The two men were appointed joint vice-chairs of the task force by David Blunkett, the Education Secretary, in a move interpreted as an attempt to unite opposing factions. However, relations between Mr Woodhead and Professor Brighouse deteriorated.
In a private letter to Professor Brighouse in February, the chief inspector accuses him of having "taken every opportunity to undermine the Office for Standards in Education" and says that such behaviour makes difficult his (Woodhead's) continued participation in the standards task force.
It would appear from the letter, leaked to The TES, that Mr Blunkett had already appealed to both men not to attack each other in public. The event that had particularly angered Mr Woodhead was the appearance of Professor Brighouse before MPs on the Commons select committee.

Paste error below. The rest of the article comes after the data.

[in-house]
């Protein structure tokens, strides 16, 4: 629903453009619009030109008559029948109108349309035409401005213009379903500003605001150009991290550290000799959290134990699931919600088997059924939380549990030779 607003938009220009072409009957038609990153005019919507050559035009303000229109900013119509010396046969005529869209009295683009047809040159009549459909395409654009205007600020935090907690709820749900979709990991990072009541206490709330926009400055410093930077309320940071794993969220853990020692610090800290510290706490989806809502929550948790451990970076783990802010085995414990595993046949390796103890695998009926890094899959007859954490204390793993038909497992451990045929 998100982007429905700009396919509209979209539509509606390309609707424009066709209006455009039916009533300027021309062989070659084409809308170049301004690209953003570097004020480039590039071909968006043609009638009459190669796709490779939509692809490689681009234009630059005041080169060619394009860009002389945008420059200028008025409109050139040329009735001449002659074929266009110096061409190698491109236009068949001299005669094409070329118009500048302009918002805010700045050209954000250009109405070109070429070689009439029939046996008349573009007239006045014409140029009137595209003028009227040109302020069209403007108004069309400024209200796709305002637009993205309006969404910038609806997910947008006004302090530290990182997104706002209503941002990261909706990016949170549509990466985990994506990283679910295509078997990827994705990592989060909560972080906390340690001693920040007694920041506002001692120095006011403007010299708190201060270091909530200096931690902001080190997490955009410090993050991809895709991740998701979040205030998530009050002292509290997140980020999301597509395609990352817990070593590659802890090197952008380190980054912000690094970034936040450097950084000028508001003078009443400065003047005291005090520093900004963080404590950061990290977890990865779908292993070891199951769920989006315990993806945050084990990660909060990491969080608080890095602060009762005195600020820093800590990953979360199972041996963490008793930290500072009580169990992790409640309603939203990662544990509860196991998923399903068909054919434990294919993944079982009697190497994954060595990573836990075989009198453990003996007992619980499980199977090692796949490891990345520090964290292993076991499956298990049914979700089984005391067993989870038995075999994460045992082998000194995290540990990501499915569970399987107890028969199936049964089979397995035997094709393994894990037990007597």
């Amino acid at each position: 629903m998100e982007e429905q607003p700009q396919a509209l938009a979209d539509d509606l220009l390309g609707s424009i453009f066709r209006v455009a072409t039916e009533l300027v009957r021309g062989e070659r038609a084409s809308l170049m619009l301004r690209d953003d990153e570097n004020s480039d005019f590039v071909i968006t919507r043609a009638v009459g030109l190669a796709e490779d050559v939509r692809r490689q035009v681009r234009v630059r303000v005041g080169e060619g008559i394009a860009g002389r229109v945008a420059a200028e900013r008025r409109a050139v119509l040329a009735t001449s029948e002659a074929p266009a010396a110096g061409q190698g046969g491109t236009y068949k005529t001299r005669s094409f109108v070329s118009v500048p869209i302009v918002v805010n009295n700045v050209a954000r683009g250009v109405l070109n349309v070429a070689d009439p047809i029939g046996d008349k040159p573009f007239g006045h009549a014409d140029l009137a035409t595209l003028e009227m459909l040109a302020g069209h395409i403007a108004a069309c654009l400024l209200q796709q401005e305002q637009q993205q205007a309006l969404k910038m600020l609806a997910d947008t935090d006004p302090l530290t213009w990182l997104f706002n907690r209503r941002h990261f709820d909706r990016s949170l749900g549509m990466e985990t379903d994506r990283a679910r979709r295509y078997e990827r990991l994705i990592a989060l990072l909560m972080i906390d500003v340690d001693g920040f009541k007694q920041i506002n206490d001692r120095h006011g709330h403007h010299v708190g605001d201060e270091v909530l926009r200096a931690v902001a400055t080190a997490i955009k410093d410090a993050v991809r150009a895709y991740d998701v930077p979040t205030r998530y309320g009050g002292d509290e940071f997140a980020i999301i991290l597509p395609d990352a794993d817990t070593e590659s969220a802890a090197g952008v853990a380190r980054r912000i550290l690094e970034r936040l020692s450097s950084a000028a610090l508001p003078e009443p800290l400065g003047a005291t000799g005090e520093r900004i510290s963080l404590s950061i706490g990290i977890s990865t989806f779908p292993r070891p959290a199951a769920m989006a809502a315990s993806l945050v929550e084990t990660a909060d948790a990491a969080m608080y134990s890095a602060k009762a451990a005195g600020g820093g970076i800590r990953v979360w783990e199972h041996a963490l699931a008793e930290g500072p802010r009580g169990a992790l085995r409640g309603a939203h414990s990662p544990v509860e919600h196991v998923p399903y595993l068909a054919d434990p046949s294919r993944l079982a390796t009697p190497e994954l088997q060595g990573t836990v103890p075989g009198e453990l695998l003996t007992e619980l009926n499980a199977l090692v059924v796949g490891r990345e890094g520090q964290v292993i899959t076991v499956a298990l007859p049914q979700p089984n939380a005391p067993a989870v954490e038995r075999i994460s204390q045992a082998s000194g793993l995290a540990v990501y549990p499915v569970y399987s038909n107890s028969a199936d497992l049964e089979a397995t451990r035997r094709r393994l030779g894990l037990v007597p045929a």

The letter says: "If you really think that your comments to the select committee were 'moderate and constructively critical', then you are either speaking a different language to the rest of us or you are deluding yourself... You have taken every opportunity you can to undermine OFSTED. It disappoints me, given your promise to David, and it makes my continued participation in the standards task force difficult."
In the event, Professor Brighouse resigned from the task force last month, saying he wanted to devote his energies to raising standards in Birmingham where he is education director. The following week, Mr Blunkett asked him to become special adviser to ministers on inner cities.